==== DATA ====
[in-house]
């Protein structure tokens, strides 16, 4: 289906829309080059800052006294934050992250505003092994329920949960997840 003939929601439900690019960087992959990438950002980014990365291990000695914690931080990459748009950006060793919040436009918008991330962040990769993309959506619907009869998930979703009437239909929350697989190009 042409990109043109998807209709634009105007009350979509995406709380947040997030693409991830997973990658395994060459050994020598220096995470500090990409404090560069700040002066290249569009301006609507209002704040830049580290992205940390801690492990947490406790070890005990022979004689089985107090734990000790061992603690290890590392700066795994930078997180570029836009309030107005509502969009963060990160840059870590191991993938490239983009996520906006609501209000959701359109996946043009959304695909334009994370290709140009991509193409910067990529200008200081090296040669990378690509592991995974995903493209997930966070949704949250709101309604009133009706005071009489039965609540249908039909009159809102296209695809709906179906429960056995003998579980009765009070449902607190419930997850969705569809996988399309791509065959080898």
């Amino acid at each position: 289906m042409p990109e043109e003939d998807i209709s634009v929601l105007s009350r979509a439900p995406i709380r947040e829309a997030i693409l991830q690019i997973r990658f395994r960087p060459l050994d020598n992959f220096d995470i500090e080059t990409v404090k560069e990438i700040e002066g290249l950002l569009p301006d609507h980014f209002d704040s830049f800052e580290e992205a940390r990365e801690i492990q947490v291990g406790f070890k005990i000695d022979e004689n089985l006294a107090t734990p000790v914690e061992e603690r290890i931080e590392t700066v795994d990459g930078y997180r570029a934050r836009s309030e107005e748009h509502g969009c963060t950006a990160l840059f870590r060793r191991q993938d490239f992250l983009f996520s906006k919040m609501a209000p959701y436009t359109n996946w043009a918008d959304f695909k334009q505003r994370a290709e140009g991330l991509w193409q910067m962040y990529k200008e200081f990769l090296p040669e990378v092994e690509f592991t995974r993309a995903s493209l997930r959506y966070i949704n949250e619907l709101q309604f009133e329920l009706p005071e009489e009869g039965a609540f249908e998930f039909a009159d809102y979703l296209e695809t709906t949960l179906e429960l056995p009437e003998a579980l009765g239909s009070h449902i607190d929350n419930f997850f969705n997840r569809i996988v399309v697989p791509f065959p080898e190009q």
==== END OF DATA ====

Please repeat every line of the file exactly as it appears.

[in-house]
């Protein structure tokens, strides 16, 4: 289906829309080059800052006294934050992250505003092994329920949960997840 003939929601439900690019960087992959990438950002980014990365291990000695914690931080990459748009950006060793919040436009918008991330962040990769993309959506619907009869998930979703009437239909929350697989190009 042409990109043109998807209709634009105007009350979509995406709380947040997030693409991830997973990658395994060459050994020598220096995470500090990409404090560069700040002066290249569009301006609507209002704040830049580290992205940390801690492990947490406790070890005990022979004689089985107090734990000790061992603690290890590392700066795994930078997180570029836009309030107005509502969009963060990160840059870590191991993938490239983009996520906006609501209000959701359109996946043009959304695909334009994370290709140009991509193409910067990529200008200081090296040669990378690509592991995974995903493209997930966070949704949250709101309604009133009706005071009489039965609540249908039909009159809102296209695809709906179906429960056995003998579980009765009070449902607190419930997850969705569809996988399309791509065959080898």
């Amino acid at each position: 289906m042409p990109e043109e003939d998807i209709s634009v929601l105007s009350r979509a439900p995406i709380r947040e829309a997030i693409l991830q690019i997973r990658f395994r960087p060459l050994d020598n992959f220096d995470i500090e080059t990409v404090k560069e990438i700040e002066g290249l950002l569009p301006d609507h980014f209002d704040s830049f800052e580290e992205a940390r990365e801690i492990q947490v291990g406790f070890k005990i000695d022979e004689n089985l006294a107090t734990p000790v914690e061992e603690r290890i931080e590392t700066v795994d990459g930078y997180r570029a934050r836009s309030e107005e748009h509502g969009c963060t950006a990160l840059f870590r060793r191991q993938d490239f992250l983009f996520s906006k919040m609501a209000p959701y436009t359109n996946w043009a918008d959304f695909k334009q505003r994370a290709e140009g991330l991509w193409q910067m962040y990529k200008e200081f990769l090296p040669e990378v092994e690509f592991t995974r993309a995903s493209l997930r959506y966070i949704n949250e619907l709101q309604f009133e329920l009706p005071e009489e009869g039965a609540f249908e998930f039909a009159d809102y979703l296209e695809t709906t949960l179906e429960l056995p009437e003998a579980l009765g239909s009070h449902i607190d929350n419930f997850f969705n997840r569809i996988v399309v697989p791509f065959p080898e190009q």